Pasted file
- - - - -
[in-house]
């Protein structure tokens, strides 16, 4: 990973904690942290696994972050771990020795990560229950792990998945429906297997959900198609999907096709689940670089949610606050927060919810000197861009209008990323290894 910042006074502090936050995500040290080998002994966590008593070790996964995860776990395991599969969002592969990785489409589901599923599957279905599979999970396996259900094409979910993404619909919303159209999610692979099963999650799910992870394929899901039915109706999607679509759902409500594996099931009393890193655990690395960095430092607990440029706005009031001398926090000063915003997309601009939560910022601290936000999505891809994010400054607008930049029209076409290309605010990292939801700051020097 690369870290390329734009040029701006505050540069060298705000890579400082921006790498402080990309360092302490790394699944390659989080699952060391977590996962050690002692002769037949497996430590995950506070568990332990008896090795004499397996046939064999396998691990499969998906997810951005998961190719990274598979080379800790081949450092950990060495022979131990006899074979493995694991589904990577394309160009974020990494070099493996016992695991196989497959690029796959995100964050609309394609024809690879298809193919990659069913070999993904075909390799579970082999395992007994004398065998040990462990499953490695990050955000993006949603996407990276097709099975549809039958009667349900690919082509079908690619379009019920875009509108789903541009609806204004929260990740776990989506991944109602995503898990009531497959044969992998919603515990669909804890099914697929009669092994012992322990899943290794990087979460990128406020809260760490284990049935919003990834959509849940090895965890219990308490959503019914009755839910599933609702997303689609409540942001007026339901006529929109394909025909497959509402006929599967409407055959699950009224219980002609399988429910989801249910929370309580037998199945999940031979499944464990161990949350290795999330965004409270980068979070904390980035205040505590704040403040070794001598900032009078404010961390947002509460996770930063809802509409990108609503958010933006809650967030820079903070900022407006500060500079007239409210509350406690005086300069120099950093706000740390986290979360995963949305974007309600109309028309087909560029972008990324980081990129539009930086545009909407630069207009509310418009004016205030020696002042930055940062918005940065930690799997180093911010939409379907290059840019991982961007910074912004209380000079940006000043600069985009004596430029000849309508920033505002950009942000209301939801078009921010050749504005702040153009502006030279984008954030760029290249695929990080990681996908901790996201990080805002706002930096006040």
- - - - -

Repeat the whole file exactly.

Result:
[in-house]
């Protein structure tokens, strides 16, 4: 990973904690942290696994972050771990020795990560229950792990998945429906297997959900198609999907096709689940670089949610606050927060919810000197861009209008990323290894 910042006074502090936050995500040290080998002994966590008593070790996964995860776990395991599969969002592969990785489409589901599923599957279905599979999970396996259900094409979910993404619909919303159209999610692979099963999650799910992870394929899901039915109706999607679509759902409500594996099931009393890193655990690395960095430092607990440029706005009031001398926090000063915003997309601009939560910022601290936000999505891809994010400054607008930049029209076409290309605010990292939801700051020097 690369870290390329734009040029701006505050540069060298705000890579400082921006790498402080990309360092302490790394699944390659989080699952060391977590996962050690002692002769037949497996430590995950506070568990332990008896090795004499397996046939064999396998691990499969998906997810951005998961190719990274598979080379800790081949450092950990060495022979131990006899074979493995694991589904990577394309160009974020990494070099493996016992695991196989497959690029796959995100964050609309394609024809690879298809193919990659069913070999993904075909390799579970082999395992007994004398065998040990462990499953490695990050955000993006949603996407990276097709099975549809039958009667349900690919082509079908690619379009019920875009509108789903541009609806204004929260990740776990989506991944109602995503898990009531497959044969992998919603515990669909804890099914697929009669092994012992322990899943290794990087979460990128406020809260760490284990049935919003990834959509849940090895965890219990308490959503019914009755839910599933609702997303689609409540942001007026339901006529929109394909025909497959509402006929599967409407055959699950009224219980002609399988429910989801249910929370309580037998199945999940031979499944464990161990949350290795999330965004409270980068979070904390980035205040505590704040403040070794001598900032009078404010961390947002509460996770930063809802509409990108609503958010933006809650967030820079903070900022407006500060500079007239409210509350406690005086300069120099950093706000740390986290979360995963949305974007309600109309028309087909560029972008990324980081990129539009930086545009909407630069207009509310418009004016205030020696002042930055940062918005940065930690799997180093911010939409379907290059840019991982961007910074912004209380000079940006000043600069985009004596430029000849309508920033505002950009942000209301939801078009921010050749504005702040153009502006030279984008954030760029290249695929990080990681996908901790996201990080805002706002930096006040």